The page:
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Interview: Sophie TroŽl, Air Franceís general manager of in-flight entertainment (IFE)
Sophie Troël, Air France’s general manager of in-flight entertainment (IFE) development, discusses the airline’s IFE policy and some of the issues helping to shape it
How has Air France's IFE offer changed?
I joined the marketing department in October 2005, when its IFE offer was based on six movies outbound and six movies inbound. Now we offer 500 hours of programming on 100 aircraft (by the end of 2009). And to top it all, Air France will receive its first A380 at the end of the year – another amazing project for the IFE team!
How often does Air France refresh its content?
We update 30% of our programming every month. I believe Air France is the only airline to refresh its news content three times a day, as well as delivering daily sports updates.
How many languages is your content available in?
We translate our main films into nine languages, and we also offer original content in its native language, such as Tamil, Hindi, Arabic, Japanese, Portuguese, Chinese and Korean. For our TV programming, we provide two languages, French and English. For some content, we like to keep the original version with subtitles to preserve the genuine flavour of the programme or movie. We provide news in English, Korean, Portuguese, Spanish, Japanese, Chinese and Arabic, depending on the route. Passengers can also learn up to 23 languages using our Berlitz tuition programming. Obviously having content available in so many languages takes up more capacity on our onboard servers, but we feel it is worth it to ensure we meet the needs of as many of our passengers as possible.
What do you offer beyond film and music?
We collaborate with expert partners to bring our passengers the best possible content. For example, we are one of the few airlines to broadcast weather forecasts in partnership with Earth TV. We offer 30 hours of TV, with a selection of nine popular TV series, as well as documentaries on subjects such as nature, lifestyle, travel, culture and discovery, and sports. Our dedicated Kids section offers young travellers a choice of audio, video and games. Travellers can also find around 15 games and audiovisual language courses for learning everyday words and key phrases in 23 languages, provided by Berlitz. And last but not least, our clients can enjoy the moving map, which includes pictures of the Earth taken from satellites and selected by the European Space Agency (ESA), another exclusive partner.
What makes a good GUI?
It has to be user-friendly and intuitive, enabling passengers to find what they are looking for with the minimum of ‘clicks’, as well as ensuring it’s easy to get to other content or back to the main menu. It has to be understood by all clients from all cultures and ages. In the future, an efficient GUI will also need to have the flexibility to interface with passengers’ personal devices. Air France constantly carries out research and development in IFE, and has recently completed a project on this topic to prepare the GUI for our new IFE platforms.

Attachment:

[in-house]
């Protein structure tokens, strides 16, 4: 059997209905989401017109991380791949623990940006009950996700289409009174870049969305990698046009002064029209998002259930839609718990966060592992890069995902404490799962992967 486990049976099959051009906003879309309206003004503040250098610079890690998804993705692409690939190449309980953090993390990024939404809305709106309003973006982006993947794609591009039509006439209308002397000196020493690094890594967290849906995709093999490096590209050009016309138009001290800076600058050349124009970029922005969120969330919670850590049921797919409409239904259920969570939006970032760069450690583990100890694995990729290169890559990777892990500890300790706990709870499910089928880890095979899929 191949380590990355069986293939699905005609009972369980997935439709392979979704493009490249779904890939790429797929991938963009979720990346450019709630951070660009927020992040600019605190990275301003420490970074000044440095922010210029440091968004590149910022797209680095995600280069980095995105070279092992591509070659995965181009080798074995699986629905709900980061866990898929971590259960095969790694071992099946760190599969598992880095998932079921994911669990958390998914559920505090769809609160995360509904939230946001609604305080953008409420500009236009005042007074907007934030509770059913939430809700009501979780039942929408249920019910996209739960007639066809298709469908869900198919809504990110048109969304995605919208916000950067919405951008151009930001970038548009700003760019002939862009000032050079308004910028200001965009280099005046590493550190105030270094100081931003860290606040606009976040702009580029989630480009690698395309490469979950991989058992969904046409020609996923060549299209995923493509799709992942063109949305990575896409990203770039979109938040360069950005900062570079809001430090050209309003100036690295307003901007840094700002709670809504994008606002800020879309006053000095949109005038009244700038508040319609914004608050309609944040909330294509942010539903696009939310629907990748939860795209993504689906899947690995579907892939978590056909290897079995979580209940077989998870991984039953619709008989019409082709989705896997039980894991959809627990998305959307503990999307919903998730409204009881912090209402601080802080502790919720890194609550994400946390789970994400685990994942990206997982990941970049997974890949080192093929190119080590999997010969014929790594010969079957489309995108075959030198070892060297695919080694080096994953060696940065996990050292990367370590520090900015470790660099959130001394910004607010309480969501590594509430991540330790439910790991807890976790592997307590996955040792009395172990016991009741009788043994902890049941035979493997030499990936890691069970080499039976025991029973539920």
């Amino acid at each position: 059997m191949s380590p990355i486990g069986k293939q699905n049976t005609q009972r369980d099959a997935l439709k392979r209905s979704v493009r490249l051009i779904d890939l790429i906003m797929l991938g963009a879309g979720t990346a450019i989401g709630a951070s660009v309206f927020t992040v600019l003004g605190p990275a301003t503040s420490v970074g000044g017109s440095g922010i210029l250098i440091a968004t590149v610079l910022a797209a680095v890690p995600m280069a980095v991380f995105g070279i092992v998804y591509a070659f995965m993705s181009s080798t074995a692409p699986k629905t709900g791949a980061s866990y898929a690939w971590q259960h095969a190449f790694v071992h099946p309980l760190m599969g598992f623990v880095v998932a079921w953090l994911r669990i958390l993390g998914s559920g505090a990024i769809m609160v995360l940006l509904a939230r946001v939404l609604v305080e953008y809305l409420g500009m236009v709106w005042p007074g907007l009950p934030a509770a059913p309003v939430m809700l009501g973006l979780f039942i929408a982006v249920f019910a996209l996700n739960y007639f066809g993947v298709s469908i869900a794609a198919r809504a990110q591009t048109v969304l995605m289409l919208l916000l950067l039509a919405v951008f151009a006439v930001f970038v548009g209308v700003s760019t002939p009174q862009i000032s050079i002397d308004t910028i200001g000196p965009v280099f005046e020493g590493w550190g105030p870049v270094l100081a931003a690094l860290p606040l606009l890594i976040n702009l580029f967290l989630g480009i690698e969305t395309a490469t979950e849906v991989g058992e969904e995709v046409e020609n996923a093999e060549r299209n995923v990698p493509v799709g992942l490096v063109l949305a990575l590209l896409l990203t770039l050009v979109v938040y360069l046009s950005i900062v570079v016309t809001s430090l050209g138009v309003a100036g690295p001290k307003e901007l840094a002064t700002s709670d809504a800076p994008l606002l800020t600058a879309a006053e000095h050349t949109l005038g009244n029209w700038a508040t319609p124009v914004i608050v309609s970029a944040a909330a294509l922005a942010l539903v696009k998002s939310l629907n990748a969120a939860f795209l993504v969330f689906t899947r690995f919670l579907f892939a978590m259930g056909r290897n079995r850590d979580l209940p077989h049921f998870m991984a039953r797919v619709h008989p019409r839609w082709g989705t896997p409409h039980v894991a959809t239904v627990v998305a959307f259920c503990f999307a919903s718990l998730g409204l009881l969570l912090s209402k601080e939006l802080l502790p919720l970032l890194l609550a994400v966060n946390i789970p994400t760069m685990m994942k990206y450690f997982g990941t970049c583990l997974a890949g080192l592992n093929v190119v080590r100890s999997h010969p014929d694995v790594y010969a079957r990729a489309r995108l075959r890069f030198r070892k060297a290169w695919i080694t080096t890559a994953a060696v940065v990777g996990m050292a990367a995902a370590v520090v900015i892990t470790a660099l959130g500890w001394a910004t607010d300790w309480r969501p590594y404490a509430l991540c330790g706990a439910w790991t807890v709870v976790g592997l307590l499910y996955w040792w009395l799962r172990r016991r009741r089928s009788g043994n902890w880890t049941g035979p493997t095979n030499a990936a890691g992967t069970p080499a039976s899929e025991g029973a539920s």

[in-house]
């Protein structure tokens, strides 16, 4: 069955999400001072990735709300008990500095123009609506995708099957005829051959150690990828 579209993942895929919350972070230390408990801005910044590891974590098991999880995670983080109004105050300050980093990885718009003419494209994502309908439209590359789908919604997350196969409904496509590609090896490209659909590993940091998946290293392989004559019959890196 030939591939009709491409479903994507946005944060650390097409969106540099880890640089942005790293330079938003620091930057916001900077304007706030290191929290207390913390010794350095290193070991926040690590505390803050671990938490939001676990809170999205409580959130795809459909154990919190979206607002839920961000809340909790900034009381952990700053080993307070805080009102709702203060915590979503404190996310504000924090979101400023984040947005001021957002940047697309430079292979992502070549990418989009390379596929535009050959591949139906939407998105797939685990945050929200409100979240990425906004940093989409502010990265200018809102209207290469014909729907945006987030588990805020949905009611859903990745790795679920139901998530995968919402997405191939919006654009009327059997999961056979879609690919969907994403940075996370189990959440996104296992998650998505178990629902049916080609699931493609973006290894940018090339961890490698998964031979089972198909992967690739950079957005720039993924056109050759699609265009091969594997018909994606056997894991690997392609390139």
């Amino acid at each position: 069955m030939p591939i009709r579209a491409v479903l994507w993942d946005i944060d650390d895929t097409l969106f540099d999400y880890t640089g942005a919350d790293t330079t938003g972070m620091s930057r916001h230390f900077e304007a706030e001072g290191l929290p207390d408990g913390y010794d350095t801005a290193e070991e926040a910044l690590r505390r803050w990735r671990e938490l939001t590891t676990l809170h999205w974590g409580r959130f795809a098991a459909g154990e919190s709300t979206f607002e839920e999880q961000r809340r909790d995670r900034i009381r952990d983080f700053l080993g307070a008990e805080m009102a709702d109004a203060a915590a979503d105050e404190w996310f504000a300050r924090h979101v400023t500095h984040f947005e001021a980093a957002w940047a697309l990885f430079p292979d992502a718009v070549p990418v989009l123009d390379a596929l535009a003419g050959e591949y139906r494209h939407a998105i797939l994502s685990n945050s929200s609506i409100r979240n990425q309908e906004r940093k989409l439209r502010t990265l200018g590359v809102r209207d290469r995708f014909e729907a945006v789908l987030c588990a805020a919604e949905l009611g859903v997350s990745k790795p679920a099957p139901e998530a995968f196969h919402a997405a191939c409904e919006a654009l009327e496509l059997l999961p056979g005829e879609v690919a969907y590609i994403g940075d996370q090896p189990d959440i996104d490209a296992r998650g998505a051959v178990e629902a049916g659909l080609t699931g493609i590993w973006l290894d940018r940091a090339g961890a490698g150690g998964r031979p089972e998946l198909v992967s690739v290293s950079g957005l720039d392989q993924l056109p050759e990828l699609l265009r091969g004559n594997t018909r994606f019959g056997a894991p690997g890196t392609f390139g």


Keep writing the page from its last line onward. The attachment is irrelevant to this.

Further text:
Should passengers be able to use their mobile phones during flight?
Air France conducted its own mobile phone service trial on an A318 last year – it was very important for us to gather feedback from our customers. The trial and resulting survey data helped us to understand that voice is not, for the moment, the highest priority of our customers. Maybe in the future this trend will be different, but at this time clients prefer not to be bothered by the noise and frequently refer to their negative experiences on the train.
How important is onboard internet access?
Passengers now use smartphones, netbooks and a range of new personal devices able to receive internet content. Analysts predict there will be more smartphones in 2010 than PCs. It’s interesting how the internet is now embedded in our daily lives. However, at this stage, Air France has not taken any decision regarding internet access on board.
How many IFE systems and suppliers does Air France use?
We are currently running four different IFE systems. This will grow to five systems by the end of 2009 with the launch of our A380s, and eventually to six by the end of 2010 – provided by four different suppliers. In terms of audio and video programming, we work with two main suppliers that help with content selection and the logistics chain, but we also deal directly with many distributors and partners. Obviously, quality supply chain management is essential to this process.
Should passengers pay for IFE?
Passengers are accustomed to having IFE included as an item of the service. However, it could be consistent to have a special offer or dedicated content for which the customer is willing to pay, if it is seen to add value – but this is not part of our current IFE policy.
As general manager of IFE development for Air France, Sophie Troël, together with her team, has helped transform the carrier’s onboard entertainment, ensuring Air France picked up the prize for ‘the best single achievement’ at last year’s WAEA in Los Angeles.
This interview was conducted in August 2009.